How to Store Premium Corked Whiskey

Whether it’s a Jack Daniel’s Old No.7 Tennessee Whiskey, or a unique affair with a rare limited edition Lagavulin 1991 200th Anniversary 25-Year-Old Single Cask, how you store your whiskey is very important. Particularly rare collectors whiskey. How you store your whiskey can affect – aroma, color, labels, oxidization, and most importantly, flavor and taste. 

5 most important methods to preserve Whiskey

Here are 5 of the most important methods to consider when storing and preserving your whiskeys:

1. Keep It Up!

Whilst wines tend to be stored at an angle or horizontally, whiskey is quite the opposite. Whiskey and other spirits bottled with a cork must be kept upright. Once a bottle of whiskey is opened, it is exposed to oxidization. Once exposed to light and air, corks will start to oxidize, causing the cork to become fragile and brittle with a risk of cork sentiments falling into the whiskey. This also may considerably impact the whiskey’s exposure to oxygen released into the bottle if the cork is loose or broken. Also important to note with regards to the levels of liquid in your bottle – the smaller the amount in the bottle, the greater likelihood of oxidation, which tends to speed up when less than one-third is left of a bottle. 

2. Put a Cork In It!

Corks are becoming a novelty and signify a premium spirit. Although recent advancements in bottling methods and major beverage categories have started trading in towards a twist-off format, corks have thankfully retained their legacy with Whiskey. There are, however, a few cons and complications when using corks. Dry corks, for example, become brittle over time if bottles aren’t appropriately sealed, left opened, or exposed over a long period of time and should be monitored for longer shelf life. The recommended maximum storage period once opened is only two months. 

Hot tip! Keep the cork moist by tilting your bottles at a slight horizontal angle two to three times a year so that the liquid dampens and refreshes the cork to keep oxidation at a minimum.

3. Light Exposure

It is very important that your whiskey isn’t sitting in direct sunlight or under UV rays. You may have noticed that Whiskey, in particular, is prepared in dark brown bottles to reduce deterioration due to light, so think twice about setting up that outdoor tiki bar as you may reduce the value and flavor profiles of your whiskey with direct light. It’s not just the light exposure that will damage your bottles – it is also the heat. You will see in the next point that we need to “Keep it Cool” when storing whiskey. Not too hot and not too cold.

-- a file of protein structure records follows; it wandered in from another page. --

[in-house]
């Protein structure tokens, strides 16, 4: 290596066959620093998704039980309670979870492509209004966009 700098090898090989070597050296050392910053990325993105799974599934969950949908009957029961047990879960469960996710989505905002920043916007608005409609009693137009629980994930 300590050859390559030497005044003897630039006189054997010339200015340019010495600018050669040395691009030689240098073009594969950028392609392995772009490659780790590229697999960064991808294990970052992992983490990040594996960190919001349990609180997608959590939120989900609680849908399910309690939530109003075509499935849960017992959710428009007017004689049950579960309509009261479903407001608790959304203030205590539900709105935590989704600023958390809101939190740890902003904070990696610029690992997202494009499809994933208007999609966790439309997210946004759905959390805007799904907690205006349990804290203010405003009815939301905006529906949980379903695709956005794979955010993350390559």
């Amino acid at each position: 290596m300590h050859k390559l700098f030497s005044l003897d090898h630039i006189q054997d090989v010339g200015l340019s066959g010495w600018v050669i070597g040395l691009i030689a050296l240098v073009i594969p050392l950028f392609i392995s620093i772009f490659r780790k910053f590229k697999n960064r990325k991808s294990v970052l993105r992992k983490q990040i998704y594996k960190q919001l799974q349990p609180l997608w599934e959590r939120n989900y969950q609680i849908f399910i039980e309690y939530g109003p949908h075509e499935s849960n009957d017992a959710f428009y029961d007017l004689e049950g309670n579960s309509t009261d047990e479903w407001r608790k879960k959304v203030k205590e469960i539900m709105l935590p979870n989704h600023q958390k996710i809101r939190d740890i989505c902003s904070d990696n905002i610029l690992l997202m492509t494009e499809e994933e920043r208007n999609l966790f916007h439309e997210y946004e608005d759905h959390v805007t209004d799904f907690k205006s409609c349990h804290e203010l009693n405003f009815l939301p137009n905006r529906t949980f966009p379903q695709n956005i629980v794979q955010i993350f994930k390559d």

4. Keep it Cool

The recommended temperatures for storing whiskey short or long-term is between 15-20°C. The fluctuating temperatures and humidity can cause liquid to expand and contract, this experiment has a high reputation for destabilizing any whiskey. But it is important to note when we say cool, we are not talking about the refrigerator or freezer – instead, keep it more in line with the standard room temperatures with a backup plan in the summer months and pipping hot days. . When whiskey gets hot, it expands in the bottle, which can eventually damage the seal and let in oxygen. Keep your whiskey in a cool, temperature-controlled room or container.

5. Protect the label/packaging

If you’re the type to judge a book by its cover or consider yourself a collector of whiskey, it is vital to keep the bottles in pristine condition, including the label and even packaging boxes. 

Did you know? In 2022, Macallan’s Double Barreled whiskey was awarded a new record in the Guinness World of Records for the most extensive and expensive whiskey sold via auction. This astonishing 86-gallon 32-year-old single-malt scotch whisky, dubbed “The Intrepid”, from Macallan sold for $1,400!

We Wish Your Whiskey Well

To conclude, we wish your whiskey well and hope that you consider these tips for your next whiskey purchase.

By the way – do you know when to spell it “whisky” and “whiskey”? Click here to learn more!

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Steen Hansen
Steen Hansenhttps://oldnewsclub.com
Steen Hansen has always been into vintage, retro, architecture, gadgets and especially everything with an engine! With more than 11 years as Art Director on danish car magazines, test driver and continuously been pushing boundaries on the race track himself.

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